We can understand the wish to try to encourage Ormskirk residents to walk and cycle more but doubt that as a realist ambition it will have the step change effect that is required to substantially reduce traffic in and around the Town centre.

We also doubt that the somewhat optimistic suggestion that Southport bound traffic will use the soon to be built Thornton to Switch Island will be a game changer either as the length of the route to Switch Island and then on to Southport is considerable. This is not a realistic solution or even partial solution to the problems faced by M58 – Southport traffic and congestion within Ormskirk. It can only have benefits at the margins.

Our firm view is that the economy of Southport and its tourist trade in particular will continue to be held back if a long term highway solution is not found to counter the narrow and congested roads within Ormskirk.

Rail solutions are also required

The Plan makes three significant points:-

1 Investigate options and prepare a business case for electrification of the Ormskirk to Preston railway line to fulfil its potential as a commuter route.

2 The plan also makes the case that it would not be feasible at present to pursue reinstatement of the railway curves at Burscough due to lack of a robust business case, but that nothing will be done to stop them being reopened in future if circumstances change.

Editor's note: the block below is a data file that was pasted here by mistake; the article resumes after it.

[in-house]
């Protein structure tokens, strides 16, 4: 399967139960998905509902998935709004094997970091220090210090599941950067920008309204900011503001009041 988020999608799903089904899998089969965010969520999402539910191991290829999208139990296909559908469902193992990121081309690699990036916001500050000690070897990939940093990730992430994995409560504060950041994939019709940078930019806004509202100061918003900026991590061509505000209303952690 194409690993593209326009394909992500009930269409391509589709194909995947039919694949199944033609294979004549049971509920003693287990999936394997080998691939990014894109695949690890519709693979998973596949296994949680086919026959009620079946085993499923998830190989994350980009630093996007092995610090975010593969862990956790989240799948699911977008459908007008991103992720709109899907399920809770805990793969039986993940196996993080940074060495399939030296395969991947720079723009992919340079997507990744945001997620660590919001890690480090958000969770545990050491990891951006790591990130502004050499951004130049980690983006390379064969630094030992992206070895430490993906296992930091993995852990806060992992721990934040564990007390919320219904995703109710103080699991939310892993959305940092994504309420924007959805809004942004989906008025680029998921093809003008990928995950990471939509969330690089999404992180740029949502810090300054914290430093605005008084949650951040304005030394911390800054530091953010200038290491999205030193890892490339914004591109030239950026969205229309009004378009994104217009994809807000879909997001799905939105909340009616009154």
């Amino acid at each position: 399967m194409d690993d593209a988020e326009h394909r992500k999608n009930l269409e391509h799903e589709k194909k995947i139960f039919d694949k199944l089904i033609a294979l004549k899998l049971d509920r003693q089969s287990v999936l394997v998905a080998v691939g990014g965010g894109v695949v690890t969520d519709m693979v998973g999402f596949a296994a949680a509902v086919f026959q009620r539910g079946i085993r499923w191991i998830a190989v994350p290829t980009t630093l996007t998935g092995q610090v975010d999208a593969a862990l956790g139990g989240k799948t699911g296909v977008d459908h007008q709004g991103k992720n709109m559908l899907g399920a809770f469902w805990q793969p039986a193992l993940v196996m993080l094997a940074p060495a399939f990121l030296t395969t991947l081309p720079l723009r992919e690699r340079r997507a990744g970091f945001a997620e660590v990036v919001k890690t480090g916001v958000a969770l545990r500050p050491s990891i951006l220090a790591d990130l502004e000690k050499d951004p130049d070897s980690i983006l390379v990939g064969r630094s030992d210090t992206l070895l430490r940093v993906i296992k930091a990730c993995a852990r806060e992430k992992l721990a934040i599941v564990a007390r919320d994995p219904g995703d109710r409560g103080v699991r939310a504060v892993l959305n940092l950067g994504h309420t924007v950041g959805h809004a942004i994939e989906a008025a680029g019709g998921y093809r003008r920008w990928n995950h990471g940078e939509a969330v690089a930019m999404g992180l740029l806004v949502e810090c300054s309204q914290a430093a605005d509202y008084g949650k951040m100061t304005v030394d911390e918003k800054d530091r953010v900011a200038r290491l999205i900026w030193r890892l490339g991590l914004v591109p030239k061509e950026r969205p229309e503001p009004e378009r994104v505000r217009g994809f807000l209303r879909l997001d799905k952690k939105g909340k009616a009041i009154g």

3 Linking Skelmersdale to the rail network with a new rail station and bus interchange in the town centre.

We are fully supportive of the first point but would also wish to make the case for similar treatment of the Southport – Wigan Line i.e. that it needs serious investment to better serve the rural population of West Lancashire and the tourist economy of Southport. Whether the line can be electrified needs to be assessed but with potential changes within Greater Manchester to the line that is presently used by trains from Southport and West Lancs to access Manchester and its airport we need to seriously look at all upgrade options. If Greater Manchester improves the line from Manchester through to Atherton in a way that makes the present service from West Lancs and Southport to Manchester one that may need to truncated at Wigan then the economies of Southport and West Lancs will be put at a considerable disadvantage.